(Dow Jones) Wealthy Americans who cut back on charitable giving because of the economic downturn are looking for ways to be more disciplined and objective with their philanthropy.

Many high-net-worth families are having to come to terms with reduced income and investments.

"They are saying, 'I want to give the same amount as I did in the past, but I can't,'" according to Bruce Bickel, head of private foundation management services and a senior vice president at PNC Wealth Management.

More than one in four wealthy Americans has felt obliged to cut their giving in the past two years, according to the 2010 PNC Wealth and Values Survey out this week.

At the same time, more than half of these philanthropists say they feel an obligation to give back to their communities.

Bickel says taking the emotion out of giving and focusing on what he calls mission-mindedness can help in the adjustment.

He helps PNC Wealth Management's clients create a set of values and a mission statement about their giving. Then, he says, they devise a points-based scoring system to grade each potential donation from a scale of, say, one to five, based on how the donation would fulfill their mission statement.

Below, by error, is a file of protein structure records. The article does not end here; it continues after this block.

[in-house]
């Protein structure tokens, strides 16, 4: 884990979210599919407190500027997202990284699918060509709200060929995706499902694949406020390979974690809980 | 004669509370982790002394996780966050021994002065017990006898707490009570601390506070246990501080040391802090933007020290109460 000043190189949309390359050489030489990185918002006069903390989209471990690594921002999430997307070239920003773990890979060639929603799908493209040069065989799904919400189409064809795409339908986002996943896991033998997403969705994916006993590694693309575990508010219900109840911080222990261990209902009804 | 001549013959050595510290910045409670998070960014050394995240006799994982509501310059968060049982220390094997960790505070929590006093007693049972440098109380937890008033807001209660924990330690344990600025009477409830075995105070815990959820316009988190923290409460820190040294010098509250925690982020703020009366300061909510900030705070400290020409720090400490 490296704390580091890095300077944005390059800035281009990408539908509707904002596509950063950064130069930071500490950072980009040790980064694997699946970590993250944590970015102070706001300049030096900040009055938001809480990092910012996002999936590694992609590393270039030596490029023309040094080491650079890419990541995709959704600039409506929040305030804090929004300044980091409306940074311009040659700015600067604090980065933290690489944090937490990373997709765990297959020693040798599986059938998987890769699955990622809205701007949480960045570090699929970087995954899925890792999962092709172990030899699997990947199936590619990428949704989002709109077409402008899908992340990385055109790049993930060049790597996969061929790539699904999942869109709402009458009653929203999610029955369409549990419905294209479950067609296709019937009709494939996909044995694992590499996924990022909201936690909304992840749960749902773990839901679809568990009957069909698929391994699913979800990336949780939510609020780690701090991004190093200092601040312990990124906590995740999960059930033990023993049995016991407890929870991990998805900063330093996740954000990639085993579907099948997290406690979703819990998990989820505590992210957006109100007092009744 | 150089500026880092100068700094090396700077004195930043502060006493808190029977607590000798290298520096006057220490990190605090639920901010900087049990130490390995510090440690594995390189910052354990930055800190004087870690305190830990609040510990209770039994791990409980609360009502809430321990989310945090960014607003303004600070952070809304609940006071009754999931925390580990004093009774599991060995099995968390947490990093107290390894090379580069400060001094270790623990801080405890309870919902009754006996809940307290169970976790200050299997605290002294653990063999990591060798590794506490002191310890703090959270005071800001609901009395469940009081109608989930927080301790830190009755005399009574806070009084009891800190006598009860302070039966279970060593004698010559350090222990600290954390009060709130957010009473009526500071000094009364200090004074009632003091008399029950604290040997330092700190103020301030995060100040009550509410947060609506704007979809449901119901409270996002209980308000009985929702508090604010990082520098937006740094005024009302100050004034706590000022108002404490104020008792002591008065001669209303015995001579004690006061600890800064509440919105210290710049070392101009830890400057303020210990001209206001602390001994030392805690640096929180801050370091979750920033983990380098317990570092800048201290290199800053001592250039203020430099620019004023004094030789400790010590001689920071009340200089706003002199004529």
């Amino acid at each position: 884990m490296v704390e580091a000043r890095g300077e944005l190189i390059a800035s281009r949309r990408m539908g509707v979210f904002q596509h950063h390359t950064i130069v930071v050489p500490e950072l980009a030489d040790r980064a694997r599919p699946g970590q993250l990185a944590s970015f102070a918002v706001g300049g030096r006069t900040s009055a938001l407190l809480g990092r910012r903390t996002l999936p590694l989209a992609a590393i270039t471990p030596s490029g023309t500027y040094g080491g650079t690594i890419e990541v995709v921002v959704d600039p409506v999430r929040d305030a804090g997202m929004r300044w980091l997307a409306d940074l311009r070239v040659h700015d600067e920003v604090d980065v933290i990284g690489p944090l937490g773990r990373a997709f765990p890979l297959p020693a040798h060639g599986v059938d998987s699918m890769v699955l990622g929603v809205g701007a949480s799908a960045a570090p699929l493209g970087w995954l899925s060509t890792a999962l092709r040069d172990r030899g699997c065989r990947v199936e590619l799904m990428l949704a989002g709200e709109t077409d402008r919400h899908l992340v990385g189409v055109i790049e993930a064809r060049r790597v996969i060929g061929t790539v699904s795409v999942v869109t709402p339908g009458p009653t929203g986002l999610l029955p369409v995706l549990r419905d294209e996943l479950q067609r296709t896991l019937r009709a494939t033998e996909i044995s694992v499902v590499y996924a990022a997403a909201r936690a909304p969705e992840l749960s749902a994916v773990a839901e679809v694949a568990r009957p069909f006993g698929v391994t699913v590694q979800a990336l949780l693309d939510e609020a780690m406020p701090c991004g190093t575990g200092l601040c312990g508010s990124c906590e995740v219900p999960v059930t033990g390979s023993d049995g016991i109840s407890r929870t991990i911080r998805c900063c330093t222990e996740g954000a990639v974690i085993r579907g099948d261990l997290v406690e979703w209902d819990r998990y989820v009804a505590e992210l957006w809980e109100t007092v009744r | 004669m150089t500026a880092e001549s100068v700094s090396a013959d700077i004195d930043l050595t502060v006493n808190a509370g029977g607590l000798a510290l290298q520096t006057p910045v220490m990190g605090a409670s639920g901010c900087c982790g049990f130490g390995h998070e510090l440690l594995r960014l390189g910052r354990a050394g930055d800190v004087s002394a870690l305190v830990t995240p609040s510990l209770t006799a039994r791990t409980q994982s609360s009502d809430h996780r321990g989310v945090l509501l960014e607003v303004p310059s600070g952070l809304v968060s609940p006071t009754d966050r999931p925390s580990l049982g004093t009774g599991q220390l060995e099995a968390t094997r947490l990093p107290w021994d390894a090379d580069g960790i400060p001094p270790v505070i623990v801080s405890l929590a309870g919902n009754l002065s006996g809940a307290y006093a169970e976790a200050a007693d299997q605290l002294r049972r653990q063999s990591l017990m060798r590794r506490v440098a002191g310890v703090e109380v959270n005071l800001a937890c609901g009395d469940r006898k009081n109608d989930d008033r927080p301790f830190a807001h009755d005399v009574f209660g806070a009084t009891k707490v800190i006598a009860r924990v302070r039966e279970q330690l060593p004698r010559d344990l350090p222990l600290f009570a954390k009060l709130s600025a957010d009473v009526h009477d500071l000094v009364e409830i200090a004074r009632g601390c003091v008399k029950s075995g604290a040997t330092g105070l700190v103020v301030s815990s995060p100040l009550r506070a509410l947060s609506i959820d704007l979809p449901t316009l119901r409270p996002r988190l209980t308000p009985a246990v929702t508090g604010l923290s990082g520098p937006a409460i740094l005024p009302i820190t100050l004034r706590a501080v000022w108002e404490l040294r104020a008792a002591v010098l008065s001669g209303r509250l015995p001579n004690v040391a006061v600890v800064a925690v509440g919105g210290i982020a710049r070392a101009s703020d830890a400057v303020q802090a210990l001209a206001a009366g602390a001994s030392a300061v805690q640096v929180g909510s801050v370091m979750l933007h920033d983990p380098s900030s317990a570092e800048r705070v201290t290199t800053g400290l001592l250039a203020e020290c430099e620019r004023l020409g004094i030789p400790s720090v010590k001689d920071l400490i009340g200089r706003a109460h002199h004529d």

"Making decisions based on a disciplined points system removes the guilt," he said. "It helps them focus on what they do have rather than complaining about what they don't have."

One family Bickel works with decided to narrow down the charities they supported based on geography, since supporting their local communities was important to the family's members. They created a system that gave three points to charities in Pennsylvania, where the founders lived, two to charities in West Virginia and one to organizations in Kentucky.

Now, when a charity from Arizona calls for a donation, the family can say the charity is outside their geographical giving parameters, Bickel said.

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